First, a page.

Event Highlight: Genetics and Epigenetics - Beyond Nature vs. Nurture

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On Tuesday, December 11th, the Sustainable Path Foundation hosted a lively forum about epigenetics at Town Hall Seattle. The speakers were Dr. Michael Skinner and CEEH Investigator Dr. Kelly Edwards

Dr. Skinner directs a lab at Washington State University's Center for Reproductive Biology. His research is focused on investigating how different cell types communicate to regulate gonadal growth and differentiation. Work in his lab with rats has demonstrated that endocrine disrupting chemicals promote transgenerational epigenetic disease phenotypes through abnormal germ line programming during development of the gonads. 

Dr. Kelly Edwards is Associate Professor in the UW Dept of Bioethics and Humanities and core faculty in the Institute for Public Health Genetics. She is Co-Director of the Regulatory Support and Bioethics Core for the Institute for Translational Health Sciences and Director of this Center's Community Outreach and Ethics Core (COEC). Her research interests include integrating ethics into training programs, public conversations about science and public policy, ethics in research practice, and environmental justice. 

Dr. Skinner explained that DNA methylation and histone modification regulate gene expression. The methylation doesn't change the sequence of base pairs, but it does control how the genes work. The surprise is that methylation patterns are inherited. You inherited yours from your great-grandparents. Your maternal grandmother's dietary and chemical exposures when she was pregnant with your mother also exposed your mother and your mother's germ cells. Now here's the inheritance bit - you will pass the effect of what your grandmother was exposed to, to your children. Your grandmother's exposures influenced the methylation pattern of your DNA, and you pass that to the next generation. Dr. Skinner said something I had not heard before, that our epigenetics are determined from birth.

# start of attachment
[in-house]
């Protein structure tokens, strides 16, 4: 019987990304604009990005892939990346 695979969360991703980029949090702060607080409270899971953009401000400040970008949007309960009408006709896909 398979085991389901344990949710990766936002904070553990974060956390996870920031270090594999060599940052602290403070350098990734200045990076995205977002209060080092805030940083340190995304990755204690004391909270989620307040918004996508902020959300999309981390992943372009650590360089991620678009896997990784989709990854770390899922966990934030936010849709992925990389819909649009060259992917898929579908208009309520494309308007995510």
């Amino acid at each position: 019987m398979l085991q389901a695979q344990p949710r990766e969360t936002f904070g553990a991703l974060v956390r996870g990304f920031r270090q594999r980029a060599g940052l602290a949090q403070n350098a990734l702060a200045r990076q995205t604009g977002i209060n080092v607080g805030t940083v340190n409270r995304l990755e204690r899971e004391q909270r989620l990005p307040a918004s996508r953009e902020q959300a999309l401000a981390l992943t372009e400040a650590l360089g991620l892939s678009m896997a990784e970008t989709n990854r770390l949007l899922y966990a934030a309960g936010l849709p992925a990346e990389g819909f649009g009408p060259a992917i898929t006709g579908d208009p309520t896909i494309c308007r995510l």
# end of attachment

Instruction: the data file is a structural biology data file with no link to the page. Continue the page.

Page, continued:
Dr. Edwards discussed the ethical challenges of epigenetics. She voiced concern that mothers and grandmothers will be blamed for exposures over which they had little or no control. Should women be held responsible for breathing the polluted air in their neighborhood, or using everyday plastics made with endocrine-disrupting BPA and phthalates? Dr. Edwards also suggested epigenetic research in humans will be challenging because it will require generous information sharing, lots of time from participants, and trust between participants and scientists.

The audience had lots of questions. If our epigenetics are determined from birth, is there anything we can do about the health risks we inherited? Or are epigenetics just another reason to give up on taking care of ourselves? Dr. Skinner emphasized that the epigenome - and the genome - we're born with only predisposes us to certain diseases. When the information in individual genomes and epigenomes can be analyzed and understood, medicine will have a powerful new tool for prevention. For example, those who are predisposed to certain diseases could be given preventive drugs and be advised to eat or to avoid certain foods.